The Natural State is named this way due to all the natural treasures it has to offer. There is greenery everywhere you look. Camping is a very popular activity – parks, rivers, lakes, forests, mountains, and everything in between invite visitors to explore, enjoy, and spend the night. Arkansas climate is very moderate, so camping is possible almost all year round, except maybe the middle of winter and the height of summer. Camping is a wonderful family activity in every state, but what makes Arkansas stand out are its pristine lakes, plentiful rivers, and waterfalls, natural woods with bears and bold eagle nests, and green mountains with their cliffs, rocks, and spectacular views to the plains below.
Campers have a wide range of options for active recreation: boating, canoeing, hand-gliding, whitewater rafting, horseback riding, golfing, swimming, fishing, and rock climbing. You can even dig for diamonds! Most Arkansas campsites offer reservations, so book in advance to secure your spot.
We collected 10 best and out of the ordinary camper friendly parks and places:
This park is managed by the National Park Service and offers 13 campsites. Some of those sites are wild, others have electrical hookups.
The river is known for its quiet waters and is popular for canoeing, floating, swimming, and fishing. It runs for 135 miles along the beautiful Ozark Mountains.
The most popular campsite is Lost Valley. People love it because of the views it offers. The trail to the site is relatively easy and will take you through forest, along the river, its waterfalls, cliffs, bluffs, and a natural bridge. It will end with a cave for your exploration. Hikers will see plenty of wildlife, especially elk.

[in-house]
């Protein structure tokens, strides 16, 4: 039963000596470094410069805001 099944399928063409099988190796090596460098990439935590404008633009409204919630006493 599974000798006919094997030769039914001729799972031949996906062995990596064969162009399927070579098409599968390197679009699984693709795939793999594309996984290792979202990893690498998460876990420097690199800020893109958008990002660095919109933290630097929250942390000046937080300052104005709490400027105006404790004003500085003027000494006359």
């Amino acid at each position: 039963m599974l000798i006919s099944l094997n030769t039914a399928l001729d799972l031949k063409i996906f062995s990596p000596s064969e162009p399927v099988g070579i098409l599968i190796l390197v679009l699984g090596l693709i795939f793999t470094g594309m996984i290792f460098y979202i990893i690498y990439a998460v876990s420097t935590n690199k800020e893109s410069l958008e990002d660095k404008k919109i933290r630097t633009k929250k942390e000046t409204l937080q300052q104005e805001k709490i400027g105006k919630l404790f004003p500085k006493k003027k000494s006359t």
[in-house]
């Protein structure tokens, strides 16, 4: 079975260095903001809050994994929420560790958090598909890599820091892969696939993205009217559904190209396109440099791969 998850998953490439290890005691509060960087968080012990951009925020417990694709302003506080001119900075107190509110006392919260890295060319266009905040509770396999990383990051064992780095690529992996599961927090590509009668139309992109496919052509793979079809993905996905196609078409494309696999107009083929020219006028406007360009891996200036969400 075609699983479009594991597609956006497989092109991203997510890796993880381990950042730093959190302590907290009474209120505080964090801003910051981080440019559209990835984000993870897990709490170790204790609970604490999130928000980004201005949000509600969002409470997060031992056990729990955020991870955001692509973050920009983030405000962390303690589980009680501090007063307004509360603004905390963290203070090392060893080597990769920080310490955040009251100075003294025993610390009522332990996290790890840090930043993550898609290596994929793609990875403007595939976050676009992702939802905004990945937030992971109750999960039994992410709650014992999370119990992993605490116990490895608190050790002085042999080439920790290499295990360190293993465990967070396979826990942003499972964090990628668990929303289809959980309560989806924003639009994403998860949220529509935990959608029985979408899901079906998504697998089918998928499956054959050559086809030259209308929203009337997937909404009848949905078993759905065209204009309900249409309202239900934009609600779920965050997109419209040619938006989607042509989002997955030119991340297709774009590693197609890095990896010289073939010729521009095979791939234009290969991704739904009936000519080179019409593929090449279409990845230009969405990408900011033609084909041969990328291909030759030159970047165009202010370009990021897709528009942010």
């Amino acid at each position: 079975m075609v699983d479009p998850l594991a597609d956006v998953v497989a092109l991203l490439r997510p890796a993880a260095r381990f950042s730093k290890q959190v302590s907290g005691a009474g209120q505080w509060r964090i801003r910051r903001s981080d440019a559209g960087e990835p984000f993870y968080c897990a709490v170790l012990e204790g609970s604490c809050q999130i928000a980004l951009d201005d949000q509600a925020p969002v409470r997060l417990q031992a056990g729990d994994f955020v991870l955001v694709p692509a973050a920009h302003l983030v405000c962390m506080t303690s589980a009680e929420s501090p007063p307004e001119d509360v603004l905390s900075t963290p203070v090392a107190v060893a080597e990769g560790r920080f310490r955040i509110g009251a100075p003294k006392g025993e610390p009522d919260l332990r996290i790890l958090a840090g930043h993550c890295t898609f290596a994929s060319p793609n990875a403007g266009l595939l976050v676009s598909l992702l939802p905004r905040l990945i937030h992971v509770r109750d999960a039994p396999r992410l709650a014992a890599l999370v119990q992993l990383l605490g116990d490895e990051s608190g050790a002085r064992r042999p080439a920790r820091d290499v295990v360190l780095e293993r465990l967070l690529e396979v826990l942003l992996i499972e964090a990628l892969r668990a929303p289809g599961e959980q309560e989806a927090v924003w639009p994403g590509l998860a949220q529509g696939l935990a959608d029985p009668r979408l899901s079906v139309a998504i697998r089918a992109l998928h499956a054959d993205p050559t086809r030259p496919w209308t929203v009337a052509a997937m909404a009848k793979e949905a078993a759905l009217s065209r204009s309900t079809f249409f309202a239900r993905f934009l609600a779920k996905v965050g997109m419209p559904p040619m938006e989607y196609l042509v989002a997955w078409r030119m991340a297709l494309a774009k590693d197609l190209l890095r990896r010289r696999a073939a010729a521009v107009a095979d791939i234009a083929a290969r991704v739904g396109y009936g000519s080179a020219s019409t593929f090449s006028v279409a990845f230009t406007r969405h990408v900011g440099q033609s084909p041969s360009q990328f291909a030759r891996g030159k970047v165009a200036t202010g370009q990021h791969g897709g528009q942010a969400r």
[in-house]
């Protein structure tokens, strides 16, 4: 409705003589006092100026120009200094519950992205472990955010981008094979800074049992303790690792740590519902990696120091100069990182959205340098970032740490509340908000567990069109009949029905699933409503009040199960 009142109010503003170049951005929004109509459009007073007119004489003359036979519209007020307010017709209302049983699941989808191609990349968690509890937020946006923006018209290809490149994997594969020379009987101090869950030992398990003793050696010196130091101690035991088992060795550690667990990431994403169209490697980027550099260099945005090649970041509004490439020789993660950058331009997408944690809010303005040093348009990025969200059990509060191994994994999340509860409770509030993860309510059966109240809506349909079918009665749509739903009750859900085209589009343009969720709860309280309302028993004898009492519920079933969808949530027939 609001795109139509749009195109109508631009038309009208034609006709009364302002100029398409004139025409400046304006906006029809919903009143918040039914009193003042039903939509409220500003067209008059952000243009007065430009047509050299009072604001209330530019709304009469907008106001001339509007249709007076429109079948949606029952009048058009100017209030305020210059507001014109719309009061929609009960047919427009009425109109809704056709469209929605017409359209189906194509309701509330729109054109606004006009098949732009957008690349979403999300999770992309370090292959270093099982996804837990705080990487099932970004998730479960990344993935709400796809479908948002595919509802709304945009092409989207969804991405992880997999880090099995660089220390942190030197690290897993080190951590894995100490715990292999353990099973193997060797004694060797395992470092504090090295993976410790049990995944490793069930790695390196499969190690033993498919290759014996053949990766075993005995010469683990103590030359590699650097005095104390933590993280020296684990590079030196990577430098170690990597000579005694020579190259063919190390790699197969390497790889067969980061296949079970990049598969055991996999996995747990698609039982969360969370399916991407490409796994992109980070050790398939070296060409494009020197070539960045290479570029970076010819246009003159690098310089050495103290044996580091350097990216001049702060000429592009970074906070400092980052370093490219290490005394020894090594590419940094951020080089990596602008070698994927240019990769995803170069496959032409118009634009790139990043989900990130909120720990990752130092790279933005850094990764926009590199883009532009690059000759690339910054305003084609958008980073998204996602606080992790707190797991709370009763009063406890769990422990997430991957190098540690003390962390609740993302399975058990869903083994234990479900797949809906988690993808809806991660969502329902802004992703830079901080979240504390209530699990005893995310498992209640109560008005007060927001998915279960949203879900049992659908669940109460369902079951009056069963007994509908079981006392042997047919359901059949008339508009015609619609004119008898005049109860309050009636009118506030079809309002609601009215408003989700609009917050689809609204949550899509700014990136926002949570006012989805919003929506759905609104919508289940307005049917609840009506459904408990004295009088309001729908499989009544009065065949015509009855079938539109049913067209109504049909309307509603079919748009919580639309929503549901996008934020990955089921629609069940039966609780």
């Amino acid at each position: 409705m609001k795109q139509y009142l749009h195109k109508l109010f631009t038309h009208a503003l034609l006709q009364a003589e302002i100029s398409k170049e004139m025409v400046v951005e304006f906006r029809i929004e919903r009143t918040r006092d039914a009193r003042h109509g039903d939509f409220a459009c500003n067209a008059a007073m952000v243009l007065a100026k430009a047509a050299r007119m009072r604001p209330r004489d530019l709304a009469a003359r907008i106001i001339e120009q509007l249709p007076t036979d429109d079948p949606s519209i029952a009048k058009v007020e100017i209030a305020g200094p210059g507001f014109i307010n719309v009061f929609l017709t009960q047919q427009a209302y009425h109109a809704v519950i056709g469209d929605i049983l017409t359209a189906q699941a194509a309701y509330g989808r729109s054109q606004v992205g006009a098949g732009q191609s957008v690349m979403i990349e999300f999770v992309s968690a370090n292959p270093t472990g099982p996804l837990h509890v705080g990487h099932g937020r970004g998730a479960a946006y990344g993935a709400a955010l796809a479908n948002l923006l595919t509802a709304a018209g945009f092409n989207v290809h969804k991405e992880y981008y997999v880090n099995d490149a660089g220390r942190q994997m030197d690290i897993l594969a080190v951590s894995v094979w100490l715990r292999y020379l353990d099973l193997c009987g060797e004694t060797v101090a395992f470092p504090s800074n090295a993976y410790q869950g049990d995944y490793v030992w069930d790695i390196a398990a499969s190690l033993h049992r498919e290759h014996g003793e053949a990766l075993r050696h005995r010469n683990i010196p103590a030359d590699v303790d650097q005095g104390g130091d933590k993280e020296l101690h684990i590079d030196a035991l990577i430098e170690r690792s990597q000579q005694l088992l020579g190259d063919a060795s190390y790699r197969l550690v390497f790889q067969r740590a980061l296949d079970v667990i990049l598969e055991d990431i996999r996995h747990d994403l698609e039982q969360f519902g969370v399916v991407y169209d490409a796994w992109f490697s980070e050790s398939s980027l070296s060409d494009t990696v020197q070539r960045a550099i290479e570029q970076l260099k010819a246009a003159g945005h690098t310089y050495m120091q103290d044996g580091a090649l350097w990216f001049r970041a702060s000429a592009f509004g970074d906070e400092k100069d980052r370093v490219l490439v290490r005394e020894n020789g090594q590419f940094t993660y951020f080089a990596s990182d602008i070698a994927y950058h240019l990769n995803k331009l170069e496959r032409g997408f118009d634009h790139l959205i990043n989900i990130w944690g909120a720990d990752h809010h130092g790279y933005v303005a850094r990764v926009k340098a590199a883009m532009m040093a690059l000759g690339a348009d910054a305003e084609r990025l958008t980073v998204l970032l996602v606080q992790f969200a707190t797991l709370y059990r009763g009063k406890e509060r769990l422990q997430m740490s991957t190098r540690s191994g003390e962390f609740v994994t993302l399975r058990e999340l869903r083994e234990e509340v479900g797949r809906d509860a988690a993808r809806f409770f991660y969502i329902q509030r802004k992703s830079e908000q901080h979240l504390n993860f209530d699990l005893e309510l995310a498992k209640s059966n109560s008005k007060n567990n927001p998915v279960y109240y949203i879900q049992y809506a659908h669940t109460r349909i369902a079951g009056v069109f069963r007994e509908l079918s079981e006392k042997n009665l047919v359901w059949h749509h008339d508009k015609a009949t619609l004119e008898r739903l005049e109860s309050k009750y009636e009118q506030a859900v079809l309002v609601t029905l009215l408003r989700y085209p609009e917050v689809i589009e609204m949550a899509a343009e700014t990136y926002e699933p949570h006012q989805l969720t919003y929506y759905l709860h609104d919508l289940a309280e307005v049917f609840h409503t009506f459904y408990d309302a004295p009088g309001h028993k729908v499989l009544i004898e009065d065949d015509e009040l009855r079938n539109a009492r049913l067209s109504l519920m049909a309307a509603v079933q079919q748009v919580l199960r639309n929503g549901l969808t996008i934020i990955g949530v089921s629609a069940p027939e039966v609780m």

This camping site is very popular among families and scout groups. People love grilling, swimming, fishing, and hiking here. The territory is flat, so you won't find views here. Motor boat enthusiasts won't be able to enjoy their sports here, as the lake is a boat-free zone.
What visitors will find is plenty of pristine water, greenery, and easy trails. The park is located just an hour from Little Rock in Perryville.
This lake is located about 2 hours from Little Rock and is known for its crystal clear water and beautiful shoreline. The Greers Ferry area is very rich with parks and campsites - a whopping 13 parks and 1,200 campsites. Campers and hikers are very welcome here. Water sports enthusiasts have plenty of options too – the deep water allows boating, water skiing, sailing, and diving.
The lake is teeming with native fish, which is stocked by Arkansas Game and Fish Commissioner. Just below the dam, U.S Fish and Wildlife Service maintains a trout hatching facility.
Family favorite campsite is Choctaw. It offers 30 picnic sites with grills, and has boat ramps, swimming area, and lake views. If you come for the views, choose a nearby Sugar Loaf Mountain recreation area.